Light exposure plays only one role in weight gain, though whether it’s a large or small role seems difficult to say at this point. However, as I emphasized in my book on obesity, we live in what has been characterized as an obesogenic environment, in other words, an environment in which many factors figuratively conspire to make us overweight. Eliminating the various factors one by one is a good strategy for weight loss, and light exposure, in the appropriate amount and at the right times, and not at the wrong times, is one of those factors that should be fine-tuned.
Sleep and depression are closely related. On the one hand, insomnia is characteristic of depression, but on the other, one night of total or partial sleep deprivation causes instant relief of depression in most patients.
As for light, it’s been found that light therapy is not only effective against depression, but that the effect size is as large as that of antidepressant drugs. Here’s a treatment that the drug companies don’t want you to hear about. In their defense, though, most people would rather pop a pill than make any effort to help themselves, that is, if it takes real effort.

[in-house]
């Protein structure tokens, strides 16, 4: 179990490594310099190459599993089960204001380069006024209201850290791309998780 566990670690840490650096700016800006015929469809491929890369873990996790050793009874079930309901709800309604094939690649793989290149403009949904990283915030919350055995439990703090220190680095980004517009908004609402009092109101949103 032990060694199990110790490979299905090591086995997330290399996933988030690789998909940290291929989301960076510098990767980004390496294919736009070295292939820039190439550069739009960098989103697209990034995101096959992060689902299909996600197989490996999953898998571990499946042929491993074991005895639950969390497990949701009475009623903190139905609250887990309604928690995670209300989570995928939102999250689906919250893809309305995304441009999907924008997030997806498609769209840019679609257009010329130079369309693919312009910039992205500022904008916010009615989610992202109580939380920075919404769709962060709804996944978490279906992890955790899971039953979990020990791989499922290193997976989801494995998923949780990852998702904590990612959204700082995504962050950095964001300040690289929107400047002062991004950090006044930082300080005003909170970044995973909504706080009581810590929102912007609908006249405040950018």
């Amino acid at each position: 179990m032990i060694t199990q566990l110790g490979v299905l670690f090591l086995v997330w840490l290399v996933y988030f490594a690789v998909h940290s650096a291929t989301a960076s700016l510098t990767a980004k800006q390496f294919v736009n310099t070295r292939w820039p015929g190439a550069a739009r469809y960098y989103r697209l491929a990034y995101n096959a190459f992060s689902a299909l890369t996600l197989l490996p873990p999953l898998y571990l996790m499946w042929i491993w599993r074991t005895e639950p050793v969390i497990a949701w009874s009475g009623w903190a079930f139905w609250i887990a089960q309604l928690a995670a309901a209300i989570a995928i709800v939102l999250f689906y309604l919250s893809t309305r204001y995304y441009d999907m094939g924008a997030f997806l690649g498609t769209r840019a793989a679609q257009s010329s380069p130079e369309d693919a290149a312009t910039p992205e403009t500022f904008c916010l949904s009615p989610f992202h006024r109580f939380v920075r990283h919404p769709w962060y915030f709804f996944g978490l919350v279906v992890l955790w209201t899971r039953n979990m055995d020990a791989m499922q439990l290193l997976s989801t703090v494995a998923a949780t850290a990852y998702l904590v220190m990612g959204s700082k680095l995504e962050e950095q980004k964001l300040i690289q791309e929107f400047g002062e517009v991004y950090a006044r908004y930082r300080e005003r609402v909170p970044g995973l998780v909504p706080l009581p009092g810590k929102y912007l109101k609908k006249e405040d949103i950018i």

The type and length of light therapies have not been standardized, but typically light therapy is begun first thing in the morning, using a light box of 10,000 lux brightness, duration of one-half to one hour. Even one session has been shown to have effects on depression. Side effects are few; those with a tendency to mania may want to avoid light therapy, as that can be an effect in those so inclined. (We also see the same thing in sleep deprivation therapy.)
For those not clinically depressed, a simple walk in morning sunshine should help keep mood elevated. In sleep deprivation, mood becomes elevated even in those not clinically depressed, so we could hazard a guess that light therapy should do the same.